What a pleasant surprise it was to visit Sweden for the Lutheran World Federation (LWF) Council meeting and get some relief from North American news. The North American mood, since September 11, 2001, has been one of doomsday dread. The rationale for the Iraq war was built on that mood. The US demands for beefed-up Canadian security were based on that mood. There is a sense in the air that if one is not watchful every minute, life, as we know it, will be snatched away for good. Apocalyptic religious views such as those expressed in the Left Behind series by Tim LaHay add to the doomsday dread.
How much more Easter-centred was the mood in Europe! The gathering there celebrated a mixture of experiences, some undeniably dangerous, but others life-giving. Life is not an all-or-nothing battle. Christians who have been dealt life-crushing disasters continue to re-emerge as hopeful and dedicated evangelists for Jesus Christ. The LWF community offered the opportunity to reason through our faith together.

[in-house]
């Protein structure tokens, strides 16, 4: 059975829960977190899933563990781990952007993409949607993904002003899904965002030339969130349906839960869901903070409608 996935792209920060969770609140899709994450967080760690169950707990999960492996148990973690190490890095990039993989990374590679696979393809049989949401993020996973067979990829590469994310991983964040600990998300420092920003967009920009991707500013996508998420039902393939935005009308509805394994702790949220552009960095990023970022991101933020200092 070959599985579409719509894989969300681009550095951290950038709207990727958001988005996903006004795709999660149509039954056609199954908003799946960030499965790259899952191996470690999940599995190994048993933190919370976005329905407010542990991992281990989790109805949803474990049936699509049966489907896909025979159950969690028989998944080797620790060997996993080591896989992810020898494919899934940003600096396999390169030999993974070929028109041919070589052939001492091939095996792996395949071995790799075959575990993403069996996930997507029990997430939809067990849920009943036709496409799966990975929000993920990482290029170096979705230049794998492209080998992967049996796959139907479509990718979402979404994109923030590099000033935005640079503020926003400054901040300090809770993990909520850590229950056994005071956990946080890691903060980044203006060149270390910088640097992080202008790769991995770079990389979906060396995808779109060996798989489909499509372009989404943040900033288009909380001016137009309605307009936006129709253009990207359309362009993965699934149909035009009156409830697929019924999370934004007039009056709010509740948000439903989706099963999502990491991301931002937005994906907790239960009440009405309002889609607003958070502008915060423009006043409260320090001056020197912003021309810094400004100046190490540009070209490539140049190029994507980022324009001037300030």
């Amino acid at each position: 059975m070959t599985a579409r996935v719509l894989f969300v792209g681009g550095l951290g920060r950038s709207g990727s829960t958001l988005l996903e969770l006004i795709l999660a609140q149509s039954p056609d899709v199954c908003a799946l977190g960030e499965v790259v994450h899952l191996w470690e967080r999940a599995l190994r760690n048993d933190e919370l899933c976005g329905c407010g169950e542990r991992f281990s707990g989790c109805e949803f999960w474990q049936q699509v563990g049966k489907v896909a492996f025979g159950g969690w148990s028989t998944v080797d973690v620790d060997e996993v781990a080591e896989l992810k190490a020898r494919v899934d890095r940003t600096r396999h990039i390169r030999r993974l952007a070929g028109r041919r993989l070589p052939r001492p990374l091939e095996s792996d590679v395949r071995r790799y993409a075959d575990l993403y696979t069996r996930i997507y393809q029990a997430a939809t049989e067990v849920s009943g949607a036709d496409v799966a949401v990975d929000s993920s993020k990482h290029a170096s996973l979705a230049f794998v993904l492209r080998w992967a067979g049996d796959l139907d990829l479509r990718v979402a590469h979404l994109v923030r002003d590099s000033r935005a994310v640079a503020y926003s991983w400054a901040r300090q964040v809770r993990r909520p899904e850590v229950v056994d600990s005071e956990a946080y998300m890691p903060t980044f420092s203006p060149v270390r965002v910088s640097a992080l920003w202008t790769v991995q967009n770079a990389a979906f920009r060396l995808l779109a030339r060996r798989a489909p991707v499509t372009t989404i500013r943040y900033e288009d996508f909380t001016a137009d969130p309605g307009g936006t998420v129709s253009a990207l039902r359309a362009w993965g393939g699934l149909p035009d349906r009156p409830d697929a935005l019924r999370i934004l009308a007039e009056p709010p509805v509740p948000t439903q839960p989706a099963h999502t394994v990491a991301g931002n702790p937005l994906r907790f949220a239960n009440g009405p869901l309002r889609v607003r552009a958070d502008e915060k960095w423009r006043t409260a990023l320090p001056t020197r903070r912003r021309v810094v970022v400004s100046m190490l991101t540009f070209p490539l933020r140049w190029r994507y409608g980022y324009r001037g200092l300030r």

God, who created us out of sheer grace, has permanently adopted us in love. Nowhere do I find the Easter message more profoundly spoken then in the prophesies of Isaiah, who did not know Jesus, but who knew the promise in which Jesus trusted. Eternal life is not a future promise, but a reality in which we already exist. I disagree with those who believe that death is an illusion, but death, real as it is, cannot prevent God from preserving us in God’s own self for all of God’s life.

Let us not be ground down by doomsday worries. Let us celebrate life in fearless trust and give ourselves over to the celebration of life eternal! Easter always calls us forward into the future.

Thanks be to God!

National Bishop Raymond Schultz
Evangelical Lutheran Church in Canada

The Evangelical Lutheran Church in Canada ( is Canada’s largest Lutheran denomination with 174,555 baptized members in 620 congregations. It is a member of the Lutheran World Federation, the Canadian Council of Churches and the World Council of Churches.

Material provided through ELCIC Information is intended for reproduction and redistribution by recipients in whatever manner they may find useful.

For more information, please contact:
Trina Gallop, Manager of Communications
302-393 Portage Ave. Winnipeg MB R3B 3H6

Subscribe or unsubscribe to ELCIC Information by emailing with a short message.

Read more